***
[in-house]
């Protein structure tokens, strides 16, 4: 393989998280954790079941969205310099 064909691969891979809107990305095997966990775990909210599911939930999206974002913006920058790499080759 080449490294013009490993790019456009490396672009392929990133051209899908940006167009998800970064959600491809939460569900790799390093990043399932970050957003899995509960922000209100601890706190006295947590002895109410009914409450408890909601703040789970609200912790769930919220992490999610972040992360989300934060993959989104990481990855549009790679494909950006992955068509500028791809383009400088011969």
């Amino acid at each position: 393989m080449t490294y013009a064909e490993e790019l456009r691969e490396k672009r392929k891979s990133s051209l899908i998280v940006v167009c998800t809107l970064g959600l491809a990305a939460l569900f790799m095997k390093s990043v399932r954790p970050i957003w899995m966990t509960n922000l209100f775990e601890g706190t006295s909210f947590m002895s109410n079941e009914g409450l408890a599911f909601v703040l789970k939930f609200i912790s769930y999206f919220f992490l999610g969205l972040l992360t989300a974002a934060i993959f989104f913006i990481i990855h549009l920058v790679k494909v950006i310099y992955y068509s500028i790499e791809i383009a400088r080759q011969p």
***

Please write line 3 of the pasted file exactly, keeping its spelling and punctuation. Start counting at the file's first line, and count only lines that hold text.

């Amino acid at each position: 393989m080449t490294y013009a064909e490993e790019l456009r691969e490396k672009r392929k891979s990133s051209l899908i998280v940006v167009c998800t809107l970064g959600l491809a990305a939460l569900f790799m095997k390093s990043v399932r954790p970050i957003w899995m966990t509960n922000l209100f775990e601890g706190t006295s909210f947590m002895s109410n079941e009914g409450l408890a599911f909601v703040l789970k939930f609200i912790s769930y999206f919220f992490l999610g969205l972040l992360t989300a974002a934060i993959f989104f913006i990481i990855h549009l920058v790679k494909v950006i310099y992955y068509s500028i790499e791809i383009a400088r080759q011969p």